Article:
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    Jim Younger: Three Autograph Letters, One is Signed. Five pages, 8" x 12.5", Stillwater [Minnesota State Prison], May 24, 1900, to Cora "Corona" McNeill where he discusses the possibility of a utopian world, in part: "I realize just what your ideal wourld [sic] can look like, if it could be established, but it Can never be, dear Friend, is the most regretable [sic] feature of the whole matter. We may have dreams and visions of noble manhood and of pure womanhood, and I am positively sure that it does exist to a far greater state than is generaly [sic] believed...an act of right and wrong is simply a proposition. We cannot all bee [sic] alike, anymore than we can feel alike."

    The following day he pens a second letter: "You will never know the pleasure and satisfaction I received from your letter of today. I have...been very uneasy for several days, and of course thought of every thing on Earth that could have pasabley [sic] befallen [sic] your own preceous [sic] self. Pardon me Corona for I speak as I feel and I told you plainley [sic] when her, just how I felt did I not." He goes on to talk about his mother: "A truer, nobler, and puer [sic] woman has never lived than my own dear loving mother. She was kindness its self and believed in makeing [sic] all happy as far as she was able to do and had never wronged a single soul dureing [sic] her life time." The second letter is incomplete and ends abruptly on page 2.

    The third letter begins on the next night where Jim has had a strange dream: "I have had a strange thing hapen [sic] to day, and the fact that I dreamed last night something the same makes it more strange. For I dreamed last night you were makeing [sic] Mery [sic], and had a bon fire out of old letters...boys pitched them with hay forks..." He goes on to talk about "dear little Goldenhair, I think of her most all the time, and the baby picture seems to talk. Have you ever looked and smiled at a picture untill [sic] it seemed to smile back?" This letter also ends abruptly at the end of the first page.

    Jim's signature is found on the first page of the first letter at the top edge, but upside down. Folds are weak and beginning to separate at the edges, but remain in near fine condition.


    More Information: Cora McNeill was born in St. Clair, Missouri, in 1862. She was an admirer of Cole and Jim Younger, and it is believed that she was a sweetheart of Jim's before he went to prison. She continued her correspondence to both Jim and Cole while they were incarcerated in Minnesota following the botched Northfield bank robbery. She was married to Minneapolis judge George M. Bennett who attempted to secure a pardon for the Younger brothers.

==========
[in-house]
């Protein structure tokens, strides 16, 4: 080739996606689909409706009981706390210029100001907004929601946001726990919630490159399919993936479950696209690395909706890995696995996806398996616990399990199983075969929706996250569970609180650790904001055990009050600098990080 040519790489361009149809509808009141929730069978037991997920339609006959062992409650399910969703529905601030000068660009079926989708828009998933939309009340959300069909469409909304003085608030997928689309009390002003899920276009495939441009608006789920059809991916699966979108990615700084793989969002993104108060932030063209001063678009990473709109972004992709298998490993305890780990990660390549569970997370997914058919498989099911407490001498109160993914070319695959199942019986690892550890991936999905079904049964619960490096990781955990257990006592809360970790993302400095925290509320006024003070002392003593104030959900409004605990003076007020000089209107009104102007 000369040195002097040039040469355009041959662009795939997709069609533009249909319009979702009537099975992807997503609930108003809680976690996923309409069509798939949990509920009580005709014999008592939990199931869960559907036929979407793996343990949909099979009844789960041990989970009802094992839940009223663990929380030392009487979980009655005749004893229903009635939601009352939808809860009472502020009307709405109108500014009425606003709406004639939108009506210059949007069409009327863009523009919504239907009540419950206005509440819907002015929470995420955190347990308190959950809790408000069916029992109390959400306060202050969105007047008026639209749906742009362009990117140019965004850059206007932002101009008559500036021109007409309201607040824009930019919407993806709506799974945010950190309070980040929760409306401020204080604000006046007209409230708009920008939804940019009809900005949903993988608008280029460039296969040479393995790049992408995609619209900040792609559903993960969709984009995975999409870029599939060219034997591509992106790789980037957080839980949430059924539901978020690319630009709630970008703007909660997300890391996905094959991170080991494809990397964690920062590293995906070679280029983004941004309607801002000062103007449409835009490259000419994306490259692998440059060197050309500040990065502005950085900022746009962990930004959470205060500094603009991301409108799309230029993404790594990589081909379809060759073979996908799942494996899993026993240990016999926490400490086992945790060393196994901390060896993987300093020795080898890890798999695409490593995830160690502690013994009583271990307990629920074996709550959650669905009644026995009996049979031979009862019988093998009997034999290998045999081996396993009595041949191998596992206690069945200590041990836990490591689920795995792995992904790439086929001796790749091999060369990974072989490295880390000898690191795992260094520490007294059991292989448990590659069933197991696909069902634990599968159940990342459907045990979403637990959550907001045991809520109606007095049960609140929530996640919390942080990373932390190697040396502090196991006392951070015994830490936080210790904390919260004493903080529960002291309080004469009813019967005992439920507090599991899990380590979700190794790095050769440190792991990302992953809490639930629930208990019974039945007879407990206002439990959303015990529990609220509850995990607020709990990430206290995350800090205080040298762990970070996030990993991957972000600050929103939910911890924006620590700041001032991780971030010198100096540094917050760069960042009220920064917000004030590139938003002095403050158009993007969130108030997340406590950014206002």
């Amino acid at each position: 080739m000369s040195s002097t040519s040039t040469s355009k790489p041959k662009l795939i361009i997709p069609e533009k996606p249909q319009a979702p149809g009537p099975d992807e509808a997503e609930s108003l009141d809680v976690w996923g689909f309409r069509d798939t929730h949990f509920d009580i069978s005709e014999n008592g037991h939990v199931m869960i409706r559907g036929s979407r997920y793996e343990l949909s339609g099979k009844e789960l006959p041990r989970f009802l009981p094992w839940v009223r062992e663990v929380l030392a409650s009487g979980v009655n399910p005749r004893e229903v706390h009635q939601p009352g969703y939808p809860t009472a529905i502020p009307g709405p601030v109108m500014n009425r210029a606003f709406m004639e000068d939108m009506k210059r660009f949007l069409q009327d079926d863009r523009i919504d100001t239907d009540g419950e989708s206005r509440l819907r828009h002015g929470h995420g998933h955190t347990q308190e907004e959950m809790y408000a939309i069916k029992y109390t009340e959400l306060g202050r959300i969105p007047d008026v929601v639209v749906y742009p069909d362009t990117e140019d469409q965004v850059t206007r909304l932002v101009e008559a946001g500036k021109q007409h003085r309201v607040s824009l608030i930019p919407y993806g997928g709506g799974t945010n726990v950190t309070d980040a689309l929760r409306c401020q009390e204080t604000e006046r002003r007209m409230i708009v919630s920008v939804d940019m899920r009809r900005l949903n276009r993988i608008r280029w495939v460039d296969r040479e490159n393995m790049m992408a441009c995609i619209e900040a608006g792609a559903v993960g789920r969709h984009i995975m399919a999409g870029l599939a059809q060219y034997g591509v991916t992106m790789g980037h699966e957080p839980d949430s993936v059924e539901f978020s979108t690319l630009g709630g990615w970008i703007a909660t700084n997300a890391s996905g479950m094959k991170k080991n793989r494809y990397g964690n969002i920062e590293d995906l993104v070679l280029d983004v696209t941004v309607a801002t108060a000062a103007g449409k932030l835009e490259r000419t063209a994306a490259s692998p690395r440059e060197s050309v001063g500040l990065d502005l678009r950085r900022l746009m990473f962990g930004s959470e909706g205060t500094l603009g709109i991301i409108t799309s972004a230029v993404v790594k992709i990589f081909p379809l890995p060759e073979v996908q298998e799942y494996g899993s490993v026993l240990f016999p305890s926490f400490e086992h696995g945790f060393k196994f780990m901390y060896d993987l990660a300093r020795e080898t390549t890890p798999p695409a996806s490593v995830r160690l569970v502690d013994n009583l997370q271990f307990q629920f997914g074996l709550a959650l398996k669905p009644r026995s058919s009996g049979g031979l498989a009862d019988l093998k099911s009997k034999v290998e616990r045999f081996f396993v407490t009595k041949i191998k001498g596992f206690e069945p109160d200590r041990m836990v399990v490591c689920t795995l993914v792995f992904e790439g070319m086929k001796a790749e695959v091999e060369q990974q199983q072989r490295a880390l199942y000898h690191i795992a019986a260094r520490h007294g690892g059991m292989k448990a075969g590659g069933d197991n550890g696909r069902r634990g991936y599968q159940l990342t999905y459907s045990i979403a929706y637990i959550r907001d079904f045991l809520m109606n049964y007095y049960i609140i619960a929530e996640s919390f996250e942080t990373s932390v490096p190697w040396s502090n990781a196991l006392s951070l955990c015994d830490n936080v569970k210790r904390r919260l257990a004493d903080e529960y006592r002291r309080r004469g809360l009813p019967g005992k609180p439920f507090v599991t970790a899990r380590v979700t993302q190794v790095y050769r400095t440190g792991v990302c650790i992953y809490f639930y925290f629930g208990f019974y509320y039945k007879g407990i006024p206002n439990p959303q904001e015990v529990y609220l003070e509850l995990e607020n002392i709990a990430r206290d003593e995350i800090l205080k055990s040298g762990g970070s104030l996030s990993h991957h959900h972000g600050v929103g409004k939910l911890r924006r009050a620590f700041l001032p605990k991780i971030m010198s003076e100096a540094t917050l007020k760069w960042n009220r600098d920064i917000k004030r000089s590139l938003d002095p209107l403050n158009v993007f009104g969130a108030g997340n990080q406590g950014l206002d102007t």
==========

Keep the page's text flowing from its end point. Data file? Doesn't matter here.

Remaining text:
Cole and Jim Younger began their life of crime during the Civil War as members, along with the James Brothers, of the notorious Quantrill's Raiders. After the war, they may have been associated with the gang of Archie Clement, who led the first daylight, peacetime armed bank robbery in U. S. history on February 13, 1866. While the exact date of their association with the gang is uncertain, by 1868, they, as well as the James Brothers, were unquestionably part of the bank-robbing gang. The Jameses and Youngers were able to avoid arrest longer than many outlaws of the day, largely thanks to the sympathy and support of many of their fellow Confederate veterans. But in 1876 the Younger's luck ran out. Their attempted robbery of the bank at Northfield, Minnesota went famously awry when armed townsfolk interrupted the robbery and chased them off. In the melee two townspeople were killed, and when the Youngers were subsequently captured, they were tried and sentenced to life imprisonment at the Minnesota State Prison in Stillwater (a guilty plea saved them from the hangman's noose). Bob Younger died in prison in 1889; however, Cole and Jim continued to languish in prison, while sympathizers periodically lobbied for their release. In 1899 a bill was before the Minnesota Legislature to secure their freedom. Despite the best efforts of their supporters, the Youngers would not be paroled until July 1901. Upon release, Cole published his memoirs and, in 1903, was fully pardoned and toured throughout the south with The Cole Younger and Frank James Wild West Company. In 1913 he became a born-again Christian and died in 1916. Jim became engaged to Alix Mueller upon release, but was unable to marry under the terms of his parole. He committed suicide on October 19, 1902.



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    Auction Dates
    April, 2012
    11th-12th Wednesday-Thursday
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